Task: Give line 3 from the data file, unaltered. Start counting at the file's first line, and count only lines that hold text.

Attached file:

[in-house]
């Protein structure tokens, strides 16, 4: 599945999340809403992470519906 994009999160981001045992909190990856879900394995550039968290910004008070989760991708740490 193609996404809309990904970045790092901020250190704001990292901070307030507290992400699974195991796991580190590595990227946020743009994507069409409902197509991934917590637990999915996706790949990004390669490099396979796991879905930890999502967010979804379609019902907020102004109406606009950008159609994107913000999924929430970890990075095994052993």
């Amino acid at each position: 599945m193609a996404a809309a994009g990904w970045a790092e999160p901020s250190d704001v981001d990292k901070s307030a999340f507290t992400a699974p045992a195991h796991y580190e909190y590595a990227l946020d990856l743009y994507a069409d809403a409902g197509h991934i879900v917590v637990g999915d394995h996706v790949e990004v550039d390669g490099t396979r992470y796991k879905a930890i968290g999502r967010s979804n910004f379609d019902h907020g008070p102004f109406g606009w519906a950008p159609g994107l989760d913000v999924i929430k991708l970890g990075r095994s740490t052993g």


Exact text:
């Amino acid at each position: 599945m193609a996404a809309a994009g990904w970045a790092e999160p901020s250190d704001v981001d990292k901070s307030a999340f507290t992400a699974p045992a195991h796991y580190e909190y590595a990227l946020d990856l743009y994507a069409d809403a409902g197509h991934i879900v917590v637990g999915d394995h996706v790949e990004v550039d390669g490099t396979r992470y796991k879905a930890i968290g999502r967010s979804n910004f379609d019902h907020g008070p102004f109406g606009w519906a950008p159609g994107l989760d913000v999924i929430k991708l970890g990075r095994s740490t052993g």